10 February, 2021

2021 Recovery AHEAD!

Author: Girish Wagh, Executive Director, Tata Motors

The commercial vehicle industry is one of the engines of any nation’s progress. It is a central pillar that drives a nation’s development and in India too, the commercial vehicle (CV) industry plays a significant role. It is an integral part that drives every aspect of our daily lives, right from building the roads we drive on to delivering our cargo as well as enabling the mass public transportation space.

The CV industry is cyclical in nature, and every subsequent crest and trough has been higher than the previous one, thereby, maintaining a steady and a secular growth trend in the long run. The industry saw its previous peak in FY19 and since then has been on a decline. Over the last two fiscals, the Indian CV industry has already been battling a slew of challenges that included a tapering down of overall economic growth, increased axle load norms in the M&HCV (Medium and Heavy Commercial Vehicle) segment, and the challenges of BS4 to BS6 transition. Ever since the pandemic took hold, the detrimental effect of these challenges was further aggravated, resulting in unprecedented levels of de-growth across the industry and economy at large. Consequently, the CV industry hit rock bottom in the first quarter of this fiscal.

Throughout the lockdown, our approach was always to protect the ecosystem at large in order to contain the damage and manage the pain. Accordingly, we set up dedicated task teams to reach out to all the impacted stakeholders and worked together more closely to address their pain points, safeguard their businesses and sustain livelihoods. We also continued to support our customers and partners even during the lockdown period, through our extensive nationwide service network to keep the wheels of the nation running. Continuous supplies of food, masks and sanitiser at our workshops ensured uninterrupted supply of essentials first and of non-essentials thereafter amidst the nationwide lockdown.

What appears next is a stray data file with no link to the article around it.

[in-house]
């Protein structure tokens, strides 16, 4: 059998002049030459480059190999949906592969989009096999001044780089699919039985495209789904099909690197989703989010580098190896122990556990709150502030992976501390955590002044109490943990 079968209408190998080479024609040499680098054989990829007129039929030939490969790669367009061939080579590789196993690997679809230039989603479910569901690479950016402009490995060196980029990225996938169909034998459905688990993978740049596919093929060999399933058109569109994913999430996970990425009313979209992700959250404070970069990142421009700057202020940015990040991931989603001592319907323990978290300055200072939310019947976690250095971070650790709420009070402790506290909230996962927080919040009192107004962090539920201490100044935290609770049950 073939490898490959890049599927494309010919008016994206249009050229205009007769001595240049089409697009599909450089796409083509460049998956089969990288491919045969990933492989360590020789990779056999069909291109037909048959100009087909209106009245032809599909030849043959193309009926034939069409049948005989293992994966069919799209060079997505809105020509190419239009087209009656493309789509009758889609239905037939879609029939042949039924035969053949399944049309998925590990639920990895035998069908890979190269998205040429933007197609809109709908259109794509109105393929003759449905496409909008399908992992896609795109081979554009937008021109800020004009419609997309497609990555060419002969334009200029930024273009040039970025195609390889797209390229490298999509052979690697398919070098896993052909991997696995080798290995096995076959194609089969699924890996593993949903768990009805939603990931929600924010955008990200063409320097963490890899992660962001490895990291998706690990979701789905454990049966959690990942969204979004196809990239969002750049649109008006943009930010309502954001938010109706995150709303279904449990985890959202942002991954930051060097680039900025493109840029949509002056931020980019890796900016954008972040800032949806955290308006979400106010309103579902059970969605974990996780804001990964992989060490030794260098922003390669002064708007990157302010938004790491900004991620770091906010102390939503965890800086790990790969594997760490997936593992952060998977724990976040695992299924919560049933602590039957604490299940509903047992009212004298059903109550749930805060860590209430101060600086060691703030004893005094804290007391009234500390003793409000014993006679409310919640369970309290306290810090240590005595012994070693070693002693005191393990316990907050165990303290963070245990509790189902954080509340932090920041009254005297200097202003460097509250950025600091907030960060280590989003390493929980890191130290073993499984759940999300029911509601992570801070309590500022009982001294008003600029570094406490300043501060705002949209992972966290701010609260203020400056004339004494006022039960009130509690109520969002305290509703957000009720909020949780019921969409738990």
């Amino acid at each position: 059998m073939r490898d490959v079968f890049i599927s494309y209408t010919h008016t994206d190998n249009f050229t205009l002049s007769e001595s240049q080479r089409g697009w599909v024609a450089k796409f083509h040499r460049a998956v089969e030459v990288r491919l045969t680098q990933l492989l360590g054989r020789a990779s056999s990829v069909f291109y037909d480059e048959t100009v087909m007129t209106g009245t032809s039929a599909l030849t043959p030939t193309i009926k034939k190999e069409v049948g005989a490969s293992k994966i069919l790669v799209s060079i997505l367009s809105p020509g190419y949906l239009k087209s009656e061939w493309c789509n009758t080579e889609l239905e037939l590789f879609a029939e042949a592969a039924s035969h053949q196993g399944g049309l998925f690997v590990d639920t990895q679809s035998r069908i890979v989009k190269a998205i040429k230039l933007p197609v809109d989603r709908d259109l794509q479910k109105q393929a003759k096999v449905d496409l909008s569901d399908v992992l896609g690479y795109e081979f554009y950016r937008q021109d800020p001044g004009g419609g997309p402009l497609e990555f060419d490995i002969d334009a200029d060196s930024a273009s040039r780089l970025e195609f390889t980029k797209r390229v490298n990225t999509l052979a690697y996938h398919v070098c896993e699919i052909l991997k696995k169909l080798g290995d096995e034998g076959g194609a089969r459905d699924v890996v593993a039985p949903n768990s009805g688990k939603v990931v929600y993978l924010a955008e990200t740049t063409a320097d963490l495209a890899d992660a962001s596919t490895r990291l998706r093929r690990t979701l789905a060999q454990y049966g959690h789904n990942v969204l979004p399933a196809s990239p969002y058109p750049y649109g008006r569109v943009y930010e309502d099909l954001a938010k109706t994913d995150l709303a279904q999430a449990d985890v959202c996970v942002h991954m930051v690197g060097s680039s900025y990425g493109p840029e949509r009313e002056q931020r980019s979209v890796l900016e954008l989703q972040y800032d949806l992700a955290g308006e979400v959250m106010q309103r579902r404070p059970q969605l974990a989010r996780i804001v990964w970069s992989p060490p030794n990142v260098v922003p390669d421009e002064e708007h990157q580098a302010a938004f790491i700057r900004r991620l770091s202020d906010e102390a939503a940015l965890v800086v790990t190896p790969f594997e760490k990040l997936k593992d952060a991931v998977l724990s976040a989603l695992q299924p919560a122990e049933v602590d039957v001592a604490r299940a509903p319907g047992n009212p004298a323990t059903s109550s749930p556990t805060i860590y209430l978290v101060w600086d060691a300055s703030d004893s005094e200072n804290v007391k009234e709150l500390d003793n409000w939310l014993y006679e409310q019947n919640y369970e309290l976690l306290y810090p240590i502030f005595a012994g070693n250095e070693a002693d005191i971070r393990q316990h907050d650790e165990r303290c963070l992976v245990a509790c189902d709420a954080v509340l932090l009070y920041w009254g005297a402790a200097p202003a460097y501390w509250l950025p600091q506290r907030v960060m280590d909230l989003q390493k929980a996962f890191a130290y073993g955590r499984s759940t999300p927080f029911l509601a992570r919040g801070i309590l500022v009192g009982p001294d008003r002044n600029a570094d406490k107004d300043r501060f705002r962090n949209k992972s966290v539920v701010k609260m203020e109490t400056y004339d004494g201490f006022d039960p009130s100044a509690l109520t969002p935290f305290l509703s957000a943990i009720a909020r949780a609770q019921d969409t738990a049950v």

The unlock led to a gradual increase in the economic activity, which along with a robust rural economy, and blossoming e-commerce led to demand improvement in SCVs and I&LCVs segment, to begin with. Lately, the demand in M&HCV tipper trucks has also started recovering as the construction and mining projects have resumed activities in addition to announcements of newer projects by the central and various state governments. In contrast, the passenger commercial vehicle segment still faces a major predicament as schools are yet to reopen and a major chunk of employees are still working from home. The dwindling domestic tourism industry, as well as the cash-strapped transport undertakings, are few other aspects that have led to slower growth for the buses segment. However, the healthcare sector has fuelled the buying frenzy for ambulances and its demand has grown exponentially.

What may appear to be a faint upside, the challenges faced by the CV industry over the last few years have also offered an opportunity for the industry to reimagine its products and business processes. The BS6 vehicles will prove to be a game-changer for the customer’s business propositions as more and more customers start realizing the potentials of deploying them. Being the industry leader, we at Tata Motors used the BS6 migration, as an opportunity to upgrade and holistically reimage our entire product portfolio. Our new BS6 Indian product range continues to create new paradigms of functionality, productivity, comfort, performance and connectivity. For customers, it is impressively bringing forth the core benefit of lower TCO (total cost of ownership) and enhanced returns to their investment.